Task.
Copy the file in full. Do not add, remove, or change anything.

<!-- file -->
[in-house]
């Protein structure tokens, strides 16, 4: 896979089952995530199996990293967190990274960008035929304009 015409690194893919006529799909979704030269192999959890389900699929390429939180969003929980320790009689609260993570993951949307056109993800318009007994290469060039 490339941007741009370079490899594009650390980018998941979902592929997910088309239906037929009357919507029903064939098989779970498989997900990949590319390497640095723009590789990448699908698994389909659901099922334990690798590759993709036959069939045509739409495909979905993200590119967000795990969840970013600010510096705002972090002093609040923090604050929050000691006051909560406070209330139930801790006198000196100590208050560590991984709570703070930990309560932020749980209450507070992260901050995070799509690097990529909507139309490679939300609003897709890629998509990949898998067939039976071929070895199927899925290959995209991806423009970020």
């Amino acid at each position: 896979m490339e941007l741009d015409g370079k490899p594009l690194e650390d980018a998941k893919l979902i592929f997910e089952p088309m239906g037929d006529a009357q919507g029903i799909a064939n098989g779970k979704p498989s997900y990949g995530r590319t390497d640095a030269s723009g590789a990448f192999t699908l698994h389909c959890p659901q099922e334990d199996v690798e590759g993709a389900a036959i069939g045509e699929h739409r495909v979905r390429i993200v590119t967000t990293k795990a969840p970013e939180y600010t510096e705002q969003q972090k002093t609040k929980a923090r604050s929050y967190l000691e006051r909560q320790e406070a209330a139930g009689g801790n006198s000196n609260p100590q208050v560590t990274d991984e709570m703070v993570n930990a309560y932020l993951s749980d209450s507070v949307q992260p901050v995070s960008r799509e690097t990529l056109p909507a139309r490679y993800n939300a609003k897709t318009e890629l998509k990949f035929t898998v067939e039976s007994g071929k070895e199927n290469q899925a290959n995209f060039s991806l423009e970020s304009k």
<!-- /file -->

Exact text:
[in-house]
């Protein structure tokens, strides 16, 4: 896979089952995530199996990293967190990274960008035929304009 015409690194893919006529799909979704030269192999959890389900699929390429939180969003929980320790009689609260993570993951949307056109993800318009007994290469060039 490339941007741009370079490899594009650390980018998941979902592929997910088309239906037929009357919507029903064939098989779970498989997900990949590319390497640095723009590789990448699908698994389909659901099922334990690798590759993709036959069939045509739409495909979905993200590119967000795990969840970013600010510096705002972090002093609040923090604050929050000691006051909560406070209330139930801790006198000196100590208050560590991984709570703070930990309560932020749980209450507070992260901050995070799509690097990529909507139309490679939300609003897709890629998509990949898998067939039976071929070895199927899925290959995209991806423009970020």
């Amino acid at each position: 896979m490339e941007l741009d015409g370079k490899p594009l690194e650390d980018a998941k893919l979902i592929f997910e089952p088309m239906g037929d006529a009357q919507g029903i799909a064939n098989g779970k979704p498989s997900y990949g995530r590319t390497d640095a030269s723009g590789a990448f192999t699908l698994h389909c959890p659901q099922e334990d199996v690798e590759g993709a389900a036959i069939g045509e699929h739409r495909v979905r390429i993200v590119t967000t990293k795990a969840p970013e939180y600010t510096e705002q969003q972090k002093t609040k929980a923090r604050s929050y967190l000691e006051r909560q320790e406070a209330a139930g009689g801790n006198s000196n609260p100590q208050v560590t990274d991984e709570m703070v993570n930990a309560y932020l993951s749980d209450s507070v949307q992260p901050v995070s960008r799509e690097t990529l056109p909507a139309r490679y993800n939300a609003k897709t318009e890629l998509k990949f035929t898998v067939e039976s007994g071929k070895e199927n290469q899925a290959n995209f060039s991806l423009e970020s304009k």